1. ^ "Estes living a charmed political life". Retrieved June 4, 2018.
  2. ^ "Kizzire picked as new Sedgwick County treasurer". Retrieved June 4, 2018.
  3. ^ a b c d "Meet Ron Estes". Kansas State Treasurer Office of the Kansas State Treasurer and the people of Kansas. Topeka, Kansas. Retrieved April 17, 2017.
  4. ^ a b c d Gruver, Deb (January 29, 2010). "County Treasurer Estes to run for same office at state level". The Wichita Eagle. Wichita, Kansas. Retrieved April 17, 2017.
  5. ^ a b c d e f g h Curry, Tom (April 12, 2017). "Estes a Stalwart but Unflashy Conservative". Roll Call. Washington, DC. Retrieved April 16, 2017.
  6. ^ Calovich, Annie; Lowry, Bryan (November 4, 2014). "Republican Selzer to be next Kansas insurance commissioner". The Wichita Eagle. Wichita, Kansas. Retrieved April 17, 2017.
  7. ^ a b c d Turkewitz, Julie (April 12, 2017). "Who Is Ron Estes, Kansas' Newest Congressman?". The New York Times. New York City. Retrieved April 17, 2017.
  8. ^ "Missouri and Kansas Electoral College voters pick Trump, despite protests". Retrieved February 10, 2017.
  9. ^ "Rep. Mike Pompeo (R-KS04) resignation letter read in House after Senate CIA Director confirmation". Retrieved February 10, 2017.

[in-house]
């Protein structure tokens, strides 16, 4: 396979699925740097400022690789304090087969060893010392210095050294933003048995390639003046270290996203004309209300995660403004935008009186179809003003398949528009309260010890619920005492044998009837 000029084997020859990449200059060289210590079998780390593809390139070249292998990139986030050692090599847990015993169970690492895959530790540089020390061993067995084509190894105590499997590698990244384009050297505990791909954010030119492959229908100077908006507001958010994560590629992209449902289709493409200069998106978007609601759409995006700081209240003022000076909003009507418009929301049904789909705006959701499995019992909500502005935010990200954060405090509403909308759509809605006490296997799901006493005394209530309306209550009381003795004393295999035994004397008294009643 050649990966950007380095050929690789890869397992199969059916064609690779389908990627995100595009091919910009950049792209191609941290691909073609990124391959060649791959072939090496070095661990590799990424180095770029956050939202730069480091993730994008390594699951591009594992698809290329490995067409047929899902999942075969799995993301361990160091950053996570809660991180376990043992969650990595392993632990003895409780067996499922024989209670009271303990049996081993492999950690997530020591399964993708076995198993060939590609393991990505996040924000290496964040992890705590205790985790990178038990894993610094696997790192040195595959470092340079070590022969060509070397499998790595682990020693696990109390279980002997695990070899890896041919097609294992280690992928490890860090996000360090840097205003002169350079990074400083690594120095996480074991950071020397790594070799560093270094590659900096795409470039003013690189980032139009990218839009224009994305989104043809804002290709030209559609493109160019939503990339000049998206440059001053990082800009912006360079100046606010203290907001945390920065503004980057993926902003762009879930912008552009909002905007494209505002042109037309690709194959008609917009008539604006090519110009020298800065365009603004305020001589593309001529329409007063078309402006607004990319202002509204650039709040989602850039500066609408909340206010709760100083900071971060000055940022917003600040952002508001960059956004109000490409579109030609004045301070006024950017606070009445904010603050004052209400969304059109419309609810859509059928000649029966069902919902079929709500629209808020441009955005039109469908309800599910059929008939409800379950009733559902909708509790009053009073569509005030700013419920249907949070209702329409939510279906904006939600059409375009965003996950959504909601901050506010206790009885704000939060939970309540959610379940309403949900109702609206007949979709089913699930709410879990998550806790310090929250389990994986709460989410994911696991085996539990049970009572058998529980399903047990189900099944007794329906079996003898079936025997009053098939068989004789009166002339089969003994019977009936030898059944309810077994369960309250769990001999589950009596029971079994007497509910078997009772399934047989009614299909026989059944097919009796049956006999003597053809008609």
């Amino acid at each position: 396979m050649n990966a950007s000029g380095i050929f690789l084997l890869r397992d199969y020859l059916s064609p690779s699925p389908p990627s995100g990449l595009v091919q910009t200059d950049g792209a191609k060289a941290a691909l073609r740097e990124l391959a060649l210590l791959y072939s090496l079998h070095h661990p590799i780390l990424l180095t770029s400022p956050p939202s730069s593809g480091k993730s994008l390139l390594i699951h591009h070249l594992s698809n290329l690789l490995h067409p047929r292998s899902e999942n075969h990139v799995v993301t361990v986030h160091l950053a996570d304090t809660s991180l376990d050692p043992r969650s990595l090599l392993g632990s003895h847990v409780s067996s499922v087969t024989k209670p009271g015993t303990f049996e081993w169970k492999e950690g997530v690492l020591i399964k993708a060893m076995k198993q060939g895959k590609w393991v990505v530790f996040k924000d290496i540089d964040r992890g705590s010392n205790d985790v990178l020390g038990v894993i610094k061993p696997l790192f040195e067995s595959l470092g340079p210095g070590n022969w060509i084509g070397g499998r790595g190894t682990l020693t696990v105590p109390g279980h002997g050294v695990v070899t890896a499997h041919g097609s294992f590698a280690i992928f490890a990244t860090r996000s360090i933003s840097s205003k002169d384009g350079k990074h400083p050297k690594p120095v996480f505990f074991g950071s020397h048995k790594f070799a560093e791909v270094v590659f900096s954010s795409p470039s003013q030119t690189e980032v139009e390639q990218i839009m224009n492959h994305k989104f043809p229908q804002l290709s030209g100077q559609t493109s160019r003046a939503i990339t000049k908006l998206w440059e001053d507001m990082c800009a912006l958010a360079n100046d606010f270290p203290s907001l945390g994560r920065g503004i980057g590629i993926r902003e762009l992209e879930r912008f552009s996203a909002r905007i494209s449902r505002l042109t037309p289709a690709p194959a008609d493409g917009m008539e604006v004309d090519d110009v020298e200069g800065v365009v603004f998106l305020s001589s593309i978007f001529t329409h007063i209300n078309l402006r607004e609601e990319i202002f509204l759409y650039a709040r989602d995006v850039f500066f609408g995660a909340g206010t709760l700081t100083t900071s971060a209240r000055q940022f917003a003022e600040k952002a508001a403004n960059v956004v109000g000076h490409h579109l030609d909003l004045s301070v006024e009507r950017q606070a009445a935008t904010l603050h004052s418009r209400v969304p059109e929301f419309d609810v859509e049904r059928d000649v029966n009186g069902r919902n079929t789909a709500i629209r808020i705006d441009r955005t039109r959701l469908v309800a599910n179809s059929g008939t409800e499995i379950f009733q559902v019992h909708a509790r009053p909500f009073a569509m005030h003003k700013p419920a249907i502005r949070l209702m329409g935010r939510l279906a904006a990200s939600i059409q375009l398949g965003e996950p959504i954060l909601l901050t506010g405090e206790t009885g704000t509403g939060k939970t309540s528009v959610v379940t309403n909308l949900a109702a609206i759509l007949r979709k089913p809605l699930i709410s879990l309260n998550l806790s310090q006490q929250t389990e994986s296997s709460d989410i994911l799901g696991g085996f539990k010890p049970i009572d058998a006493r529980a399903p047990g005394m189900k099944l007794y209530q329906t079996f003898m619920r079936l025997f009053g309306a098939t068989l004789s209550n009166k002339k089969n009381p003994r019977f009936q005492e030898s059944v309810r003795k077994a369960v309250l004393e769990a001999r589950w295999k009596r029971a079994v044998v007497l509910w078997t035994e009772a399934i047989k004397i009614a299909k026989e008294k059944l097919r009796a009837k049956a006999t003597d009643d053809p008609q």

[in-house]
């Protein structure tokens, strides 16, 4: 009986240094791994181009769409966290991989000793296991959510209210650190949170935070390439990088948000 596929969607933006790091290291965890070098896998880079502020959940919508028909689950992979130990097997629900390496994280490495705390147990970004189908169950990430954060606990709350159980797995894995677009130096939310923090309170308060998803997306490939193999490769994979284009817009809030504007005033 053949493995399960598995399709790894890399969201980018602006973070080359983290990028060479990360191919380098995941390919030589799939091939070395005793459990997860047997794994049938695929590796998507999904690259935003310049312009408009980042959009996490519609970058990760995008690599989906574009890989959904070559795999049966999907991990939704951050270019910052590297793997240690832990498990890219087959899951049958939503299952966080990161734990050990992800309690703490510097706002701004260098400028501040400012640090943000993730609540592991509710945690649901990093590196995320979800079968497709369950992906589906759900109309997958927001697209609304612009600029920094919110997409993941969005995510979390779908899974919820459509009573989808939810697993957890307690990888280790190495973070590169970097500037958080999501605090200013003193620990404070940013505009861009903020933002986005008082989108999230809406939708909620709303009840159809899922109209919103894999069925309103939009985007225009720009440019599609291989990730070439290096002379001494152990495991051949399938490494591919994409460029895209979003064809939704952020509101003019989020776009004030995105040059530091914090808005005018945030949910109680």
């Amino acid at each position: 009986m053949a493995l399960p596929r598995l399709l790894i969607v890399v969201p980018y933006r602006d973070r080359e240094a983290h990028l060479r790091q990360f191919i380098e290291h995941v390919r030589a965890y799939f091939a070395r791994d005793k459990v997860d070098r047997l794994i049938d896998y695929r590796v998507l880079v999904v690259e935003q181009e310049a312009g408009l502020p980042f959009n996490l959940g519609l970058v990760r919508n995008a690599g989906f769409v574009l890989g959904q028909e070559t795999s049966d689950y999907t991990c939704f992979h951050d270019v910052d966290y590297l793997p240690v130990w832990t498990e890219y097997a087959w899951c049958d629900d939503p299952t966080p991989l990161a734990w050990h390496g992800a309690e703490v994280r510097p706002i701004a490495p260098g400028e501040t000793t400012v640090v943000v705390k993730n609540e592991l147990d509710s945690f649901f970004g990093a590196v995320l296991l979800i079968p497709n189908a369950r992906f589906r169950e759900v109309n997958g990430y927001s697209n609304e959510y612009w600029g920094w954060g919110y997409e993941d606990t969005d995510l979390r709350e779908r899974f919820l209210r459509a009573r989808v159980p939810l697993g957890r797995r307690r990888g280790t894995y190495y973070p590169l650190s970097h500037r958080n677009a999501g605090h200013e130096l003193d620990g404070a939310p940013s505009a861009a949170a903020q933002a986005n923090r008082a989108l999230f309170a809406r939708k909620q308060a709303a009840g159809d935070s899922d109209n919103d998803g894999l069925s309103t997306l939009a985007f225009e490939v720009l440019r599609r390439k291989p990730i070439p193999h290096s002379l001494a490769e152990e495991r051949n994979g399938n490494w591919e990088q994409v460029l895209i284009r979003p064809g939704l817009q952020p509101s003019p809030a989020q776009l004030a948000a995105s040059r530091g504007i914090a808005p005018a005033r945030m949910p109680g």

10. ^ a b "Estes wins GOP nomination for Pompeo seat". Retrieved February 10, 2017.
  11. ^ a b Woodall, Hunter. Trump tweets support for Ron Estes on special election day in Kansas' 4th District, Kansas City Star, April 11, 2017.
  12. ^ a b Shorman, Jonathan. Bryan Lowry & Dion Lefler. [1], The Wichita Eagle, April 7, 2017.
  13. ^ a b Weigel, Dave (April 10, 2017). "Republicans undertake unexpected rescue mission in deep red Kansas". The Washington Post. Washington, DC. Retrieved April 14, 2017.
  14. ^ Lefler, Dion (April 8, 2017). "Anti-Thompson ad inflammatory and false, says professor who moderated debate". The Wichita Eagle. Wichita, Kansas. Retrieved April 16, 2017.
  15. ^ Ron Estes, a Republican, Survives Tight House Race to Win Kansas Seat, New York Times, John Eligon & Jonathan Martin, April 11, 2017. Retrieved April 12, 2017.
  16. ^ Fenwick, Cody (April 12, 2017). "Kansas Special Election: Republican Ron Estes Wins House Seat In Tight Race". Patch. Wichita, Kansas. Retrieved April 16, 2017.
  17. ^ Ron Estes, a Republican, Survives Tight House Race to Win Kansas Seat, New York Times, John Eligon and Jonathan Martin, April 11, 2017. Retrieved October 10, 2022.
  18. ^ a b Shorman, Jonathan (May 31, 2018). "Ron Estes is running against Ron Estes". Retrieved June 4, 2018.
  19. ^ "Kansas Primary Election Results: Fourth House District". The New York Times. September 24, 2018. Retrieved April 5, 2019.
  20. ^ "Kansas House Results". Retrieved April 5, 2019.
  21. ^ Almukhtar, Sarah (December 19, 2017). "How Each House Member Voted on the Tax Bill". The New York Times. Retrieved December 28, 2017.
  22. ^ Estes, Ron. "Rep. Ron Estes: Congress delivers on tax reform". The Wichita Eagle. Retrieved December 28, 2017.